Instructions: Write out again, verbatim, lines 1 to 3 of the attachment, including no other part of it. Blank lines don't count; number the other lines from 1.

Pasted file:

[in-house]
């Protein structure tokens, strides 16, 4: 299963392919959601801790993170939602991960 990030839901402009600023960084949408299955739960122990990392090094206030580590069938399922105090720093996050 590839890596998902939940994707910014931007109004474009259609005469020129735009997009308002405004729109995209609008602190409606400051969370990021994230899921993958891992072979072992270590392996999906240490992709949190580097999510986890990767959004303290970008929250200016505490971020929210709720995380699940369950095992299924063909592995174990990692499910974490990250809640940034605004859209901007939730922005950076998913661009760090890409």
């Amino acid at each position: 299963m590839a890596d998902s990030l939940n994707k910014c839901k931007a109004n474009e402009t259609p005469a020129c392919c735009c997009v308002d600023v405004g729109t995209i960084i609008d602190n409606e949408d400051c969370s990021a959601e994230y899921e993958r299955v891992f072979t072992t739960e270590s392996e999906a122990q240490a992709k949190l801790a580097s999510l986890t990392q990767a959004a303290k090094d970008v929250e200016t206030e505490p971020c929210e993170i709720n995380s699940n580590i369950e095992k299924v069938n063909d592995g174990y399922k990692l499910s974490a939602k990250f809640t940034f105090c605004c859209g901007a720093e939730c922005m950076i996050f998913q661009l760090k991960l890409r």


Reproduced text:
[in-house]
């Protein structure tokens, strides 16, 4: 299963392919959601801790993170939602991960 990030839901402009600023960084949408299955739960122990990392090094206030580590069938399922105090720093996050 590839890596998902939940994707910014931007109004474009259609005469020129735009997009308002405004729109995209609008602190409606400051969370990021994230899921993958891992072979072992270590392996999906240490992709949190580097999510986890990767959004303290970008929250200016505490971020929210709720995380699940369950095992299924063909592995174990990692499910974490990250809640940034605004859209901007939730922005950076998913661009760090890409």
């Amino acid at each position: 299963m590839a890596d998902s990030l939940n994707k910014c839901k931007a109004n474009e402009t259609p005469a020129c392919c735009c997009v308002d600023v405004g729109t995209i960084i609008d602190n409606e949408d400051c969370s990021a959601e994230y899921e993958r299955v891992f072979t072992t739960e270590s392996e999906a122990q240490a992709k949190l801790a580097s999510l986890t990392q990767a959004a303290k090094d970008v929250e200016t206030e505490p971020c929210e993170i709720n995380s699940n580590i369950e095992k299924v069938n063909d592995g174990y399922k990692l499910s974490a939602k990250f809640t940034f105090c605004c859209g901007a720093e939730c922005m950076i996050f998913q661009l760090k991960l890409r």